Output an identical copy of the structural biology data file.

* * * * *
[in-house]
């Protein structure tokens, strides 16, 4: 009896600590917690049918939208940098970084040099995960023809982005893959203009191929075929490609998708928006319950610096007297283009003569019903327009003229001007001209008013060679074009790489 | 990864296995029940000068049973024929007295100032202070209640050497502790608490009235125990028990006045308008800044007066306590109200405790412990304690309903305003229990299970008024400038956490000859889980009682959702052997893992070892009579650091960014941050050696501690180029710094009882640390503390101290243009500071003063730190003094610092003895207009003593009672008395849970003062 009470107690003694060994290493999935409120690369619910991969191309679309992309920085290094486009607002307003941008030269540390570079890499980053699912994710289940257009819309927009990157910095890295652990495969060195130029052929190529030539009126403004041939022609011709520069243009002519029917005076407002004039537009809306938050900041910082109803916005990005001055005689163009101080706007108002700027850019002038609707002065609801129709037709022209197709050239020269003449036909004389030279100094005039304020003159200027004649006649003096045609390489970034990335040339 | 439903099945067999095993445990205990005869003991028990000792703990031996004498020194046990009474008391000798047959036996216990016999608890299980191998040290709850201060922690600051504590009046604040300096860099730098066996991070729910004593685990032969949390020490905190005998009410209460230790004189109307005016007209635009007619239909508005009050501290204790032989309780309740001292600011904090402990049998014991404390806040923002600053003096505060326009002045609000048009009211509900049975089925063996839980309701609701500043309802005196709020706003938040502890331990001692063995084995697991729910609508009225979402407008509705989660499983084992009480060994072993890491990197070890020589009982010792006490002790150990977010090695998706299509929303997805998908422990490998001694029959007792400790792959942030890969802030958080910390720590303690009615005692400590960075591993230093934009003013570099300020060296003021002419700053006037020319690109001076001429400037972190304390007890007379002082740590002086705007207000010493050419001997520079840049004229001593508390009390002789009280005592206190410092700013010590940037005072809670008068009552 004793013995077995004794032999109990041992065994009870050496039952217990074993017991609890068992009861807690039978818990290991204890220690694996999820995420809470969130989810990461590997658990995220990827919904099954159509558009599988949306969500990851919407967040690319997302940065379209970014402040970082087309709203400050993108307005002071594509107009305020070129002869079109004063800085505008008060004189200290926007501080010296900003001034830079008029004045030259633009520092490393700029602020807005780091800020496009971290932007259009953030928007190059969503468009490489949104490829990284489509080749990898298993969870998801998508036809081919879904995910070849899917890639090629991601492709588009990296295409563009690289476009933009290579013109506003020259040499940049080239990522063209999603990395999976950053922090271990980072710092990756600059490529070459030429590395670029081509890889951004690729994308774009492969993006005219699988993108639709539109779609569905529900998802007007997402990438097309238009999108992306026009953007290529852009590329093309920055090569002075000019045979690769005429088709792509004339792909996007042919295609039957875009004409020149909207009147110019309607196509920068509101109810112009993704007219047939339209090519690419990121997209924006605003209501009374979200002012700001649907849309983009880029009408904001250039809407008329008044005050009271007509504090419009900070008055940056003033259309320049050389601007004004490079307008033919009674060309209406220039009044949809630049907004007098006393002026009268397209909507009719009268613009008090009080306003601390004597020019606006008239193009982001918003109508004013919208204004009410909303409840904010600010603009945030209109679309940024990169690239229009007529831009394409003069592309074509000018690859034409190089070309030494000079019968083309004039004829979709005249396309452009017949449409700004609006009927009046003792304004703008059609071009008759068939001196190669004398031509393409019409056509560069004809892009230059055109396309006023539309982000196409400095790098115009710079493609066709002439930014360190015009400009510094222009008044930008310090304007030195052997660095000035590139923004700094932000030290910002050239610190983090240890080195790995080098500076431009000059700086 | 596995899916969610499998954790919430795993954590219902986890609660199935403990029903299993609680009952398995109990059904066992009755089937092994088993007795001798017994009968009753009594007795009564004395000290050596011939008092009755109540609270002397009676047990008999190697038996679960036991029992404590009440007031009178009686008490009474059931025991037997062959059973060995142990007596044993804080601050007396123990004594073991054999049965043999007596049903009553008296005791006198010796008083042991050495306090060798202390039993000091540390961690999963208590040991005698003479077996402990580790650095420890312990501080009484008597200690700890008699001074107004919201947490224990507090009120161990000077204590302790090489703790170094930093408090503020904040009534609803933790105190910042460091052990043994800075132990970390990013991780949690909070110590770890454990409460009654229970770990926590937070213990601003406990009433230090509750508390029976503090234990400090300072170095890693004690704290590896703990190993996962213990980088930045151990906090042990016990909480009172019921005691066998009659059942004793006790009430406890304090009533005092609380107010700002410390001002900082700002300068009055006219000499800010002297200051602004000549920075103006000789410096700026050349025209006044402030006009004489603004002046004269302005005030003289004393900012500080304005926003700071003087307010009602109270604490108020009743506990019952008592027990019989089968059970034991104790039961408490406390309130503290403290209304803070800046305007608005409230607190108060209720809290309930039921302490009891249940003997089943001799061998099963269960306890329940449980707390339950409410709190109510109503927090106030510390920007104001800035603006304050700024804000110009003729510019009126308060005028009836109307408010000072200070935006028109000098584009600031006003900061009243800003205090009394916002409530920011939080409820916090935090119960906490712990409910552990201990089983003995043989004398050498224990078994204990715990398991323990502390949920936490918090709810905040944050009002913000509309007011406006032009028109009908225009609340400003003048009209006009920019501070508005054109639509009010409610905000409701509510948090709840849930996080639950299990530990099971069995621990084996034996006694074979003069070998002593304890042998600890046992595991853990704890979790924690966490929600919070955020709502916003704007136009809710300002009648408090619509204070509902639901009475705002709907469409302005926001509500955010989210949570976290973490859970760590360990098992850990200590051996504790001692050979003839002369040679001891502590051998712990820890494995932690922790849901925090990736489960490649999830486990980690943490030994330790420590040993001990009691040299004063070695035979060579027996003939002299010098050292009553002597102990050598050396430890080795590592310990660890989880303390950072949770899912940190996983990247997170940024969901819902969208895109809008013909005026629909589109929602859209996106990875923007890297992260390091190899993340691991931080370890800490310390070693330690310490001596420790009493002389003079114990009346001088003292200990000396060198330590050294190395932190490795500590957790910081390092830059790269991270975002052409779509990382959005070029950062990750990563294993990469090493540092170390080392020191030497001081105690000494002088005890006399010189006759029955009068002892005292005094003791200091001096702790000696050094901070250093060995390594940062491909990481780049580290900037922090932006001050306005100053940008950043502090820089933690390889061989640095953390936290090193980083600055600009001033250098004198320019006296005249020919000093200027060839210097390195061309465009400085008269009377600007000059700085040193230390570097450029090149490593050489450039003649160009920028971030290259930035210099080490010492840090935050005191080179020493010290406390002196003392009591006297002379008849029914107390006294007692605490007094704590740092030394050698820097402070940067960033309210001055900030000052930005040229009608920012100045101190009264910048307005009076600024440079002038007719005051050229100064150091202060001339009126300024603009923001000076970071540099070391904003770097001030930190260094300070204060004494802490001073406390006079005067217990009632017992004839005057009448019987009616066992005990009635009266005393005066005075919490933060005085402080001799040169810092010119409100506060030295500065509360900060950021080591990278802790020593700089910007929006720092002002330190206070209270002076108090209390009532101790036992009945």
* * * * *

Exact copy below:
[in-house]
């Protein structure tokens, strides 16, 4: 009896600590917690049918939208940098970084040099995960023809982005893959203009191929075929490609998708928006319950610096007297283009003569019903327009003229001007001209008013060679074009790489 | 990864296995029940000068049973024929007295100032202070209640050497502790608490009235125990028990006045308008800044007066306590109200405790412990304690309903305003229990299970008024400038956490000859889980009682959702052997893992070892009579650091960014941050050696501690180029710094009882640390503390101290243009500071003063730190003094610092003895207009003593009672008395849970003062 009470107690003694060994290493999935409120690369619910991969191309679309992309920085290094486009607002307003941008030269540390570079890499980053699912994710289940257009819309927009990157910095890295652990495969060195130029052929190529030539009126403004041939022609011709520069243009002519029917005076407002004039537009809306938050900041910082109803916005990005001055005689163009101080706007108002700027850019002038609707002065609801129709037709022209197709050239020269003449036909004389030279100094005039304020003159200027004649006649003096045609390489970034990335040339 | 439903099945067999095993445990205990005869003991028990000792703990031996004498020194046990009474008391000798047959036996216990016999608890299980191998040290709850201060922690600051504590009046604040300096860099730098066996991070729910004593685990032969949390020490905190005998009410209460230790004189109307005016007209635009007619239909508005009050501290204790032989309780309740001292600011904090402990049998014991404390806040923002600053003096505060326009002045609000048009009211509900049975089925063996839980309701609701500043309802005196709020706003938040502890331990001692063995084995697991729910609508009225979402407008509705989660499983084992009480060994072993890491990197070890020589009982010792006490002790150990977010090695998706299509929303997805998908422990490998001694029959007792400790792959942030890969802030958080910390720590303690009615005692400590960075591993230093934009003013570099300020060296003021002419700053006037020319690109001076001429400037972190304390007890007379002082740590002086705007207000010493050419001997520079840049004229001593508390009390002789009280005592206190410092700013010590940037005072809670008068009552 004793013995077995004794032999109990041992065994009870050496039952217990074993017991609890068992009861807690039978818990290991204890220690694996999820995420809470969130989810990461590997658990995220990827919904099954159509558009599988949306969500990851919407967040690319997302940065379209970014402040970082087309709203400050993108307005002071594509107009305020070129002869079109004063800085505008008060004189200290926007501080010296900003001034830079008029004045030259633009520092490393700029602020807005780091800020496009971290932007259009953030928007190059969503468009490489949104490829990284489509080749990898298993969870998801998508036809081919879904995910070849899917890639090629991601492709588009990296295409563009690289476009933009290579013109506003020259040499940049080239990522063209999603990395999976950053922090271990980072710092990756600059490529070459030429590395670029081509890889951004690729994308774009492969993006005219699988993108639709539109779609569905529900998802007007997402990438097309238009999108992306026009953007290529852009590329093309920055090569002075000019045979690769005429088709792509004339792909996007042919295609039957875009004409020149909207009147110019309607196509920068509101109810112009993704007219047939339209090519690419990121997209924006605003209501009374979200002012700001649907849309983009880029009408904001250039809407008329008044005050009271007509504090419009900070008055940056003033259309320049050389601007004004490079307008033919009674060309209406220039009044949809630049907004007098006393002026009268397209909507009719009268613009008090009080306003601390004597020019606006008239193009982001918003109508004013919208204004009410909303409840904010600010603009945030209109679309940024990169690239229009007529831009394409003069592309074509000018690859034409190089070309030494000079019968083309004039004829979709005249396309452009017949449409700004609006009927009046003792304004703008059609071009008759068939001196190669004398031509393409019409056509560069004809892009230059055109396309006023539309982000196409400095790098115009710079493609066709002439930014360190015009400009510094222009008044930008310090304007030195052997660095000035590139923004700094932000030290910002050239610190983090240890080195790995080098500076431009000059700086 | 596995899916969610499998954790919430795993954590219902986890609660199935403990029903299993609680009952398995109990059904066992009755089937092994088993007795001798017994009968009753009594007795009564004395000290050596011939008092009755109540609270002397009676047990008999190697038996679960036991029992404590009440007031009178009686008490009474059931025991037997062959059973060995142990007596044993804080601050007396123990004594073991054999049965043999007596049903009553008296005791006198010796008083042991050495306090060798202390039993000091540390961690999963208590040991005698003479077996402990580790650095420890312990501080009484008597200690700890008699001074107004919201947490224990507090009120161990000077204590302790090489703790170094930093408090503020904040009534609803933790105190910042460091052990043994800075132990970390990013991780949690909070110590770890454990409460009654229970770990926590937070213990601003406990009433230090509750508390029976503090234990400090300072170095890693004690704290590896703990190993996962213990980088930045151990906090042990016990909480009172019921005691066998009659059942004793006790009430406890304090009533005092609380107010700002410390001002900082700002300068009055006219000499800010002297200051602004000549920075103006000789410096700026050349025209006044402030006009004489603004002046004269302005005030003289004393900012500080304005926003700071003087307010009602109270604490108020009743506990019952008592027990019989089968059970034991104790039961408490406390309130503290403290209304803070800046305007608005409230607190108060209720809290309930039921302490009891249940003997089943001799061998099963269960306890329940449980707390339950409410709190109510109503927090106030510390920007104001800035603006304050700024804000110009003729510019009126308060005028009836109307408010000072200070935006028109000098584009600031006003900061009243800003205090009394916002409530920011939080409820916090935090119960906490712990409910552990201990089983003995043989004398050498224990078994204990715990398991323990502390949920936490918090709810905040944050009002913000509309007011406006032009028109009908225009609340400003003048009209006009920019501070508005054109639509009010409610905000409701509510948090709840849930996080639950299990530990099971069995621990084996034996006694074979003069070998002593304890042998600890046992595991853990704890979790924690966490929600919070955020709502916003704007136009809710300002009648408090619509204070509902639901009475705002709907469409302005926001509500955010989210949570976290973490859970760590360990098992850990200590051996504790001692050979003839002369040679001891502590051998712990820890494995932690922790849901925090990736489960490649999830486990980690943490030994330790420590040993001990009691040299004063070695035979060579027996003939002299010098050292009553002597102990050598050396430890080795590592310990660890989880303390950072949770899912940190996983990247997170940024969901819902969208895109809008013909005026629909589109929602859209996106990875923007890297992260390091190899993340691991931080370890800490310390070693330690310490001596420790009493002389003079114990009346001088003292200990000396060198330590050294190395932190490795500590957790910081390092830059790269991270975002052409779509990382959005070029950062990750990563294993990469090493540092170390080392020191030497001081105690000494002088005890006399010189006759029955009068002892005292005094003791200091001096702790000696050094901070250093060995390594940062491909990481780049580290900037922090932006001050306005100053940008950043502090820089933690390889061989640095953390936290090193980083600055600009001033250098004198320019006296005249020919000093200027060839210097390195061309465009400085008269009377600007000059700085040193230390570097450029090149490593050489450039003649160009920028971030290259930035210099080490010492840090935050005191080179020493010290406390002196003392009591006297002379008849029914107390006294007692605490007094704590740092030394050698820097402070940067960033309210001055900030000052930005040229009608920012100045101190009264910048307005009076600024440079002038007719005051050229100064150091202060001339009126300024603009923001000076970071540099070391904003770097001030930190260094300070204060004494802490001073406390006079005067217990009632017992004839005057009448019987009616066992005990009635009266005393005066005075919490933060005085402080001799040169810092010119409100506060030295500065509360900060950021080591990278802790020593700089910007929006720092002002330190206070209270002076108090209390009532101790036992009945």